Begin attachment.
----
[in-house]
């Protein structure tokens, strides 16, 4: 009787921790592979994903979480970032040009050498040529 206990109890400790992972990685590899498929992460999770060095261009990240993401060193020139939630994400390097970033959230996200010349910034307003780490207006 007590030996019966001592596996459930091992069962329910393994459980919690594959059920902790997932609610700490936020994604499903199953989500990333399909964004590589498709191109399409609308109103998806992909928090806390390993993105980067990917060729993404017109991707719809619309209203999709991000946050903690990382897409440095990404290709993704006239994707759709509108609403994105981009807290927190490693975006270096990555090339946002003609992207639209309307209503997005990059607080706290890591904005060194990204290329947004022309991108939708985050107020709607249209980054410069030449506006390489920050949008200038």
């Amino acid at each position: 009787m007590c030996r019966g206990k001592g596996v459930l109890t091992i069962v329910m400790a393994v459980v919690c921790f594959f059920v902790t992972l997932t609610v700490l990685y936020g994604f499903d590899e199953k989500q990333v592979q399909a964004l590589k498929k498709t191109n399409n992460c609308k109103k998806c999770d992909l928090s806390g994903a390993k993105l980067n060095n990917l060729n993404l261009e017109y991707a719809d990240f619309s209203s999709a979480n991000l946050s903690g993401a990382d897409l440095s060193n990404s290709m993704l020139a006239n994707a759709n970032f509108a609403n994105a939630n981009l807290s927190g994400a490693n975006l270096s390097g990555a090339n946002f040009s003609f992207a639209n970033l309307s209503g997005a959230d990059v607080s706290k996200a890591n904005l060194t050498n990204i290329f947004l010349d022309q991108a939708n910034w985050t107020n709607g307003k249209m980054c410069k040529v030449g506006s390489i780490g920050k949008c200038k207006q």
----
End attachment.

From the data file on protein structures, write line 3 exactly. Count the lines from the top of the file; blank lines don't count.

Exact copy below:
């Amino acid at each position: 009787m007590c030996r019966g206990k001592g596996v459930l109890t091992i069962v329910m400790a393994v459980v919690c921790f594959f059920v902790t992972l997932t609610v700490l990685y936020g994604f499903d590899e199953k989500q990333v592979q399909a964004l590589k498929k498709t191109n399409n992460c609308k109103k998806c999770d992909l928090s806390g994903a390993k993105l980067n060095n990917l060729n993404l261009e017109y991707a719809d990240f619309s209203s999709a979480n991000l946050s903690g993401a990382d897409l440095s060193n990404s290709m993704l020139a006239n994707a759709n970032f509108a609403n994105a939630n981009l807290s927190g994400a490693n975006l270096s390097g990555a090339n946002f040009s003609f992207a639209n970033l309307s209503g997005a959230d990059v607080s706290k996200a890591n904005l060194t050498n990204i290329f947004l010349d022309q991108a939708n910034w985050t107020n709607g307003k249209m980054c410069k040529v030449g506006s390489i780490g920050k949008c200038k207006q």